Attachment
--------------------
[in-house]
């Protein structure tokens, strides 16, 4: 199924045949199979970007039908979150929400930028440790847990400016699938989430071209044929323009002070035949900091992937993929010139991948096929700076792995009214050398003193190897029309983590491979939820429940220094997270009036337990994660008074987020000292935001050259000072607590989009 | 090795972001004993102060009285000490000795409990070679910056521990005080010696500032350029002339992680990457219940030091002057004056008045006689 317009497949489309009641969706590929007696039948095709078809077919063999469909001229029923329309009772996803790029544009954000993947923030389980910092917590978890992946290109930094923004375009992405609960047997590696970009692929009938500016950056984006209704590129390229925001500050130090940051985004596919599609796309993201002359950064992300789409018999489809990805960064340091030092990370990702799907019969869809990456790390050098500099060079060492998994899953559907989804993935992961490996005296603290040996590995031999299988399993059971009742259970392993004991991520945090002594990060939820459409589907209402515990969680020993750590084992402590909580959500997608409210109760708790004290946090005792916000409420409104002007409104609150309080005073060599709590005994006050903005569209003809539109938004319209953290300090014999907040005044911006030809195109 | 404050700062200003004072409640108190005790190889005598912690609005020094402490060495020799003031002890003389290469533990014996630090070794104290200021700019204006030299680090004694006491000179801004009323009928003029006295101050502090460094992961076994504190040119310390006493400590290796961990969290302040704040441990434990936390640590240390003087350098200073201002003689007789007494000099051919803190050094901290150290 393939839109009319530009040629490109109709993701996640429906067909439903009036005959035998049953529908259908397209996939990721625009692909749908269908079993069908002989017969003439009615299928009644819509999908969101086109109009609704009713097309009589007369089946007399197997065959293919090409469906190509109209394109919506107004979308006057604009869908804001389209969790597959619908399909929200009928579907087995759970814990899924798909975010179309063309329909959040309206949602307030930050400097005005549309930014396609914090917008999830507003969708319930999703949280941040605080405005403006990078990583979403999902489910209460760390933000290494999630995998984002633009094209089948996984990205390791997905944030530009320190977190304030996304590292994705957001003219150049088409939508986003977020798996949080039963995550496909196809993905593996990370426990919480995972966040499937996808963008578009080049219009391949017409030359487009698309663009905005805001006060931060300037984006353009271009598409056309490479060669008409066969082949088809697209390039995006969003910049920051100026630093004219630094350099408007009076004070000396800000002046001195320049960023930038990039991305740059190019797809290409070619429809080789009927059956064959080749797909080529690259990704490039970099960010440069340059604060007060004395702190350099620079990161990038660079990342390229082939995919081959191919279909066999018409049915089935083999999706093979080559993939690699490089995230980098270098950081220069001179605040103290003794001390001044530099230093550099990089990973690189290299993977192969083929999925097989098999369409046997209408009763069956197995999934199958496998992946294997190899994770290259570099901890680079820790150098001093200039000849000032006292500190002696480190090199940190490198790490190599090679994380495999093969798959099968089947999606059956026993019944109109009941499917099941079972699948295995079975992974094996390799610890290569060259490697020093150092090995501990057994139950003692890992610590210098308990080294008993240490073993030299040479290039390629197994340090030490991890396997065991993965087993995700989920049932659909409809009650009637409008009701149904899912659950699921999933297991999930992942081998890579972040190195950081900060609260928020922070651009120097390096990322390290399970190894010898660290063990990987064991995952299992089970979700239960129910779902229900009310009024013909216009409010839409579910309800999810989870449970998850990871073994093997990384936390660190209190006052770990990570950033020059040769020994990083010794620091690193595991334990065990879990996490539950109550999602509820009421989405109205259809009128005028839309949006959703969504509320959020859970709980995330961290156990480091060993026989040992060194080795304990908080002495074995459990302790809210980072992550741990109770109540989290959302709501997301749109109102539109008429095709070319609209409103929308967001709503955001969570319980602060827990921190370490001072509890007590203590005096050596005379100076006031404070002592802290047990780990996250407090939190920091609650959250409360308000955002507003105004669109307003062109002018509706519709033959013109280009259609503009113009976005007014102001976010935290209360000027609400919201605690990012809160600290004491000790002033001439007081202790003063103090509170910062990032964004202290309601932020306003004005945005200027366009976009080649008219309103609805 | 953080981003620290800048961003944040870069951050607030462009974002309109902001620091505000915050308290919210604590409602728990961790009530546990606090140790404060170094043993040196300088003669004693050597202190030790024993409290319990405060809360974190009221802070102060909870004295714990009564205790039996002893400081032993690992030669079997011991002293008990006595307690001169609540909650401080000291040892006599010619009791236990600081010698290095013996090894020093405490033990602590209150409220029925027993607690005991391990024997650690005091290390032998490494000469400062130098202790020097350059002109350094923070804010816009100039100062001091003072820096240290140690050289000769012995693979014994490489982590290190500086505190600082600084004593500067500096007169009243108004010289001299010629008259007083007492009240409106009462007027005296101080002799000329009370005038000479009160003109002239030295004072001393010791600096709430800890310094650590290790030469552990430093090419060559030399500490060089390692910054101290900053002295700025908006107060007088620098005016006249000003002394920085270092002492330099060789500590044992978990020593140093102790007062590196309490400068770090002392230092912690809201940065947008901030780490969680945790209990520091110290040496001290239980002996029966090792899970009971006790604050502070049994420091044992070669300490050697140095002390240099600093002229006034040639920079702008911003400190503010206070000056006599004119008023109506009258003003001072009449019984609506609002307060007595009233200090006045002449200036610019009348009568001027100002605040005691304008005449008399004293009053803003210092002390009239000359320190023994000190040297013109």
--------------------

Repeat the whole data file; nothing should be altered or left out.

[in-house]
């Protein structure tokens, strides 16, 4: 199924045949199979970007039908979150929400930028440790847990400016699938989430071209044929323009002070035949900091992937993929010139991948096929700076792995009214050398003193190897029309983590491979939820429940220094997270009036337990994660008074987020000292935001050259000072607590989009 | 090795972001004993102060009285000490000795409990070679910056521990005080010696500032350029002339992680990457219940030091002057004056008045006689 317009497949489309009641969706590929007696039948095709078809077919063999469909001229029923329309009772996803790029544009954000993947923030389980910092917590978890992946290109930094923004375009992405609960047997590696970009692929009938500016950056984006209704590129390229925001500050130090940051985004596919599609796309993201002359950064992300789409018999489809990805960064340091030092990370990702799907019969869809990456790390050098500099060079060492998994899953559907989804993935992961490996005296603290040996590995031999299988399993059971009742259970392993004991991520945090002594990060939820459409589907209402515990969680020993750590084992402590909580959500997608409210109760708790004290946090005792916000409420409104002007409104609150309080005073060599709590005994006050903005569209003809539109938004319209953290300090014999907040005044911006030809195109 | 404050700062200003004072409640108190005790190889005598912690609005020094402490060495020799003031002890003389290469533990014996630090070794104290200021700019204006030299680090004694006491000179801004009323009928003029006295101050502090460094992961076994504190040119310390006493400590290796961990969290302040704040441990434990936390640590240390003087350098200073201002003689007789007494000099051919803190050094901290150290 393939839109009319530009040629490109109709993701996640429906067909439903009036005959035998049953529908259908397209996939990721625009692909749908269908079993069908002989017969003439009615299928009644819509999908969101086109109009609704009713097309009589007369089946007399197997065959293919090409469906190509109209394109919506107004979308006057604009869908804001389209969790597959619908399909929200009928579907087995759970814990899924798909975010179309063309329909959040309206949602307030930050400097005005549309930014396609914090917008999830507003969708319930999703949280941040605080405005403006990078990583979403999902489910209460760390933000290494999630995998984002633009094209089948996984990205390791997905944030530009320190977190304030996304590292994705957001003219150049088409939508986003977020798996949080039963995550496909196809993905593996990370426990919480995972966040499937996808963008578009080049219009391949017409030359487009698309663009905005805001006060931060300037984006353009271009598409056309490479060669008409066969082949088809697209390039995006969003910049920051100026630093004219630094350099408007009076004070000396800000002046001195320049960023930038990039991305740059190019797809290409070619429809080789009927059956064959080749797909080529690259990704490039970099960010440069340059604060007060004395702190350099620079990161990038660079990342390229082939995919081959191919279909066999018409049915089935083999999706093979080559993939690699490089995230980098270098950081220069001179605040103290003794001390001044530099230093550099990089990973690189290299993977192969083929999925097989098999369409046997209408009763069956197995999934199958496998992946294997190899994770290259570099901890680079820790150098001093200039000849000032006292500190002696480190090199940190490198790490190599090679994380495999093969798959099968089947999606059956026993019944109109009941499917099941079972699948295995079975992974094996390799610890290569060259490697020093150092090995501990057994139950003692890992610590210098308990080294008993240490073993030299040479290039390629197994340090030490991890396997065991993965087993995700989920049932659909409809009650009637409008009701149904899912659950699921999933297991999930992942081998890579972040190195950081900060609260928020922070651009120097390096990322390290399970190894010898660290063990990987064991995952299992089970979700239960129910779902229900009310009024013909216009409010839409579910309800999810989870449970998850990871073994093997990384936390660190209190006052770990990570950033020059040769020994990083010794620091690193595991334990065990879990996490539950109550999602509820009421989405109205259809009128005028839309949006959703969504509320959020859970709980995330961290156990480091060993026989040992060194080795304990908080002495074995459990302790809210980072992550741990109770109540989290959302709501997301749109109102539109008429095709070319609209409103929308967001709503955001969570319980602060827990921190370490001072509890007590203590005096050596005379100076006031404070002592802290047990780990996250407090939190920091609650959250409360308000955002507003105004669109307003062109002018509706519709033959013109280009259609503009113009976005007014102001976010935290209360000027609400919201605690990012809160600290004491000790002033001439007081202790003063103090509170910062990032964004202290309601932020306003004005945005200027366009976009080649008219309103609805 | 953080981003620290800048961003944040870069951050607030462009974002309109902001620091505000915050308290919210604590409602728990961790009530546990606090140790404060170094043993040196300088003669004693050597202190030790024993409290319990405060809360974190009221802070102060909870004295714990009564205790039996002893400081032993690992030669079997011991002293008990006595307690001169609540909650401080000291040892006599010619009791236990600081010698290095013996090894020093405490033990602590209150409220029925027993607690005991391990024997650690005091290390032998490494000469400062130098202790020097350059002109350094923070804010816009100039100062001091003072820096240290140690050289000769012995693979014994490489982590290190500086505190600082600084004593500067500096007169009243108004010289001299010629008259007083007492009240409106009462007027005296101080002799000329009370005038000479009160003109002239030295004072001393010791600096709430800890310094650590290790030469552990430093090419060559030399500490060089390692910054101290900053002295700025908006107060007088620098005016006249000003002394920085270092002492330099060789500590044992978990020593140093102790007062590196309490400068770090002392230092912690809201940065947008901030780490969680945790209990520091110290040496001290239980002996029966090792899970009971006790604050502070049994420091044992070669300490050697140095002390240099600093002229006034040639920079702008911003400190503010206070000056006599004119008023109506009258003003001072009449019984609506609002307060007595009233200090006045002449200036610019009348009568001027100002605040005691304008005449008399004293009053803003210092002390009239000359320190023994000190040297013109």